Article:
22 May Why Do We Celebrate Memorial Day?
Memorial Day is a federal holiday that is observed on the last Monday of May. For many Americans, it is a day for barbecues, picnics and neighborhood parades. However, what often gets overlooked is the real reason for the holiday, which is to remember and honor the men and women who sacrificed their lives while serving in the U. S. military to defend and protect America’s right to freedom. Memorial Day was formerly known as Decoration Day, which meant a time to visit and decorate the graves of veterans who served and perished.
Decoration Day was first observed on May 30, 1868, by General Logan (a National Commander of the Grand Army of the Republic). General Logan believed that a day to honor the country’s fallen heroes would help to unite the citizens who were still recovering from the loss of loved ones. Decoration Day was a meant to be a day for visiting and placing flowers at the graves of those who died during the Civil War.
After World War I, Decoration Day was gradually becoming known “Memorial Day,” a day to honor those who died in all wars. Memorial Day continued to be observed on May 30, which was the date General Logan had originally selected for Decoration Day. However, in 1968, the Uniform Monday Holiday Act was passed by Congress, establishing the last Monday in May as Memorial Day in order for federal employees to have a 3-day weekend. The official change went into effect in 1971. This law also declared Memorial Day as a Federal holiday.
Traditional Memorial Day Celebrations
Many of the traditions that originated in 1968 continue today, including a National Memorial Day Observance ceremony, which is held at Arlington National Cemetery. During the ceremony, the president of the United States speaks and lays a wreath at the Tomb of the Unknown Soldier. The Old Guard (the 3rd U.S. Infantry Regiment) places small American flags at each the gravesites of service members that are buried at Arlington National Cemetery. The flags are placed at the graves every year on the Thursday before Memorial Day. Americans are also supposed to stop for one minute of silence at 3 P.M. local time on Memorial Day to pay tribute to those who died while serving.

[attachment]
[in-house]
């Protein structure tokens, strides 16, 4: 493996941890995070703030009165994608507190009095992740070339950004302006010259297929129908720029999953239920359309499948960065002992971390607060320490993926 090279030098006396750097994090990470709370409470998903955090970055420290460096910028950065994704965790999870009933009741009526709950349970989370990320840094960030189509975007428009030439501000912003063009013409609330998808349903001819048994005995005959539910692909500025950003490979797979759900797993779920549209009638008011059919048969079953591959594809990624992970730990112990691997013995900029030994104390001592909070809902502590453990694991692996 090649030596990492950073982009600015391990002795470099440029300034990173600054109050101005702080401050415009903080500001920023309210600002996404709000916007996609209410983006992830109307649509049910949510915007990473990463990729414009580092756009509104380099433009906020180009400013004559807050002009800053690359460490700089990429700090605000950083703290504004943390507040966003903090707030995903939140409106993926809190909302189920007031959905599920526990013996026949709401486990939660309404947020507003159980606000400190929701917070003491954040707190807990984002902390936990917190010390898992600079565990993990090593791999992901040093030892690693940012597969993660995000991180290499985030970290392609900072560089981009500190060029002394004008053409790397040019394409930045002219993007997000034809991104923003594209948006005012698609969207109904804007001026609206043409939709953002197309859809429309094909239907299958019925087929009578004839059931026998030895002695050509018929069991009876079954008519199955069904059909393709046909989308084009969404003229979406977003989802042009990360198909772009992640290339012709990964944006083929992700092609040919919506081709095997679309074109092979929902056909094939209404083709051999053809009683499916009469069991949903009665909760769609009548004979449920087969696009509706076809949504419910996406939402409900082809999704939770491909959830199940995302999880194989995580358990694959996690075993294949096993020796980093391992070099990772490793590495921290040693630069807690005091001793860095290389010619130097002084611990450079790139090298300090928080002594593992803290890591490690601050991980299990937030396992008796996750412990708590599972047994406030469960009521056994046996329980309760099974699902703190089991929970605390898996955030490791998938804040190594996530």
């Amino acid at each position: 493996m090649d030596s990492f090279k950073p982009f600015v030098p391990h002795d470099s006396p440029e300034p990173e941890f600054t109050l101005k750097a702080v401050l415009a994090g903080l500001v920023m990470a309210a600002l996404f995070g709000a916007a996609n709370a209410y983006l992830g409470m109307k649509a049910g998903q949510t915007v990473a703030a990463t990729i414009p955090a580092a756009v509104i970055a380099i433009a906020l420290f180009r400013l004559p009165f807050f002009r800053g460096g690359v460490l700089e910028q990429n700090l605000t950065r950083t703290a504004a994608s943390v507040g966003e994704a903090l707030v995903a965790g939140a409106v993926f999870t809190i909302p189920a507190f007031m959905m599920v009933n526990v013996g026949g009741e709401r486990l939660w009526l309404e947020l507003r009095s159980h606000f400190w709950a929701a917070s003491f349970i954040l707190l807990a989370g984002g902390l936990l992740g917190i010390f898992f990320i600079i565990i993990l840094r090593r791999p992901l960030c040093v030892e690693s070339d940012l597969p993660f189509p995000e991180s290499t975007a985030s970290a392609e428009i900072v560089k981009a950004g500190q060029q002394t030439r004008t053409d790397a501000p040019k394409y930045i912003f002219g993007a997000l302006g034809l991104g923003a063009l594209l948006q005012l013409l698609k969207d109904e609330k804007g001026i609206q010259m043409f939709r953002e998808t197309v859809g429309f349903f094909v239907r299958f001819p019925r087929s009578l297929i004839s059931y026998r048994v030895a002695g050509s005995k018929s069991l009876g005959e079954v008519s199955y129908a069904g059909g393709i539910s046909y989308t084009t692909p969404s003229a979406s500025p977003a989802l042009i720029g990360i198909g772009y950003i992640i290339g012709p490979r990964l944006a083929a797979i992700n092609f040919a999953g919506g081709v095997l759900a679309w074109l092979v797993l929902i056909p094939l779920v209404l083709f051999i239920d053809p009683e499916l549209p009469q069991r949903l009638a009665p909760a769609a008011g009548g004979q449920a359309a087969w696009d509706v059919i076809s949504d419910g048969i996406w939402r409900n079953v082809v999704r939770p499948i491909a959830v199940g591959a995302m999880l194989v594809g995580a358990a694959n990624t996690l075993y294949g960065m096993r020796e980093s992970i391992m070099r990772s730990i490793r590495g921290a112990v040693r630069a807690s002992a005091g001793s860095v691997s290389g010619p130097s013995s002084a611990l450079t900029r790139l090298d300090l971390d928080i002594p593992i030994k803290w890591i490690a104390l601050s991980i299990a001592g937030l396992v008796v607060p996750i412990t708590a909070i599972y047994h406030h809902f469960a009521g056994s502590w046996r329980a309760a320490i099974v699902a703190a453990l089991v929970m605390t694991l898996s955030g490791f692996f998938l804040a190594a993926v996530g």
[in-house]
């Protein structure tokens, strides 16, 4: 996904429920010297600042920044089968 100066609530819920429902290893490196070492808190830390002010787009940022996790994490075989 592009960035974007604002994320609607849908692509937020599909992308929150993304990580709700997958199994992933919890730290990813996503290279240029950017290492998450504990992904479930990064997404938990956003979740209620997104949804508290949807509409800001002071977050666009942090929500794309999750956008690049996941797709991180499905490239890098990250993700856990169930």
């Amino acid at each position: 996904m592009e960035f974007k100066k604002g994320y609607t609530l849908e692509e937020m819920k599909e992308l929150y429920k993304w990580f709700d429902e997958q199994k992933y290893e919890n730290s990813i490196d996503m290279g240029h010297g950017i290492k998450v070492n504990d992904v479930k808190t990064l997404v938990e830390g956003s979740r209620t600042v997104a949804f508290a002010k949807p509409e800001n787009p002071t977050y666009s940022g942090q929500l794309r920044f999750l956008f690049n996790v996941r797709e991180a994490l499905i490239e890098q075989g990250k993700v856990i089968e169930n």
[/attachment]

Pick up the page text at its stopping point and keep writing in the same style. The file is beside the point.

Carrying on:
Memorial Day Celebration Ideas
Whether you are grieving or are choosing to celebrate, here are a few things you can do to remember the military personnel who have died defending and protecting the country:
- Remember a fallen service member by making a toast to them or say something about them to family and friends.
- Participate in the nationwide moment of silence, which occurs for one minute of silence at 3 PM.
- Visit a local cemetery to put fresh flowers on the graves of fallen soldiers.
It is important to keep in mind that some people view this as a day of grieving, so it is important to be observant of others and their thoughts on this day. Remember to be mindful of others, and the reason for the celebration doesn’t mean you can’t enjoy the day, it simply means that we should all take a moment to acknowledge the history and significance of the day.
From everyone at Rocky Mountain Brain & Spine Institute, we hope you take the time to honor the fallen soldiers as well as celebrate the holiday this Memorial Day.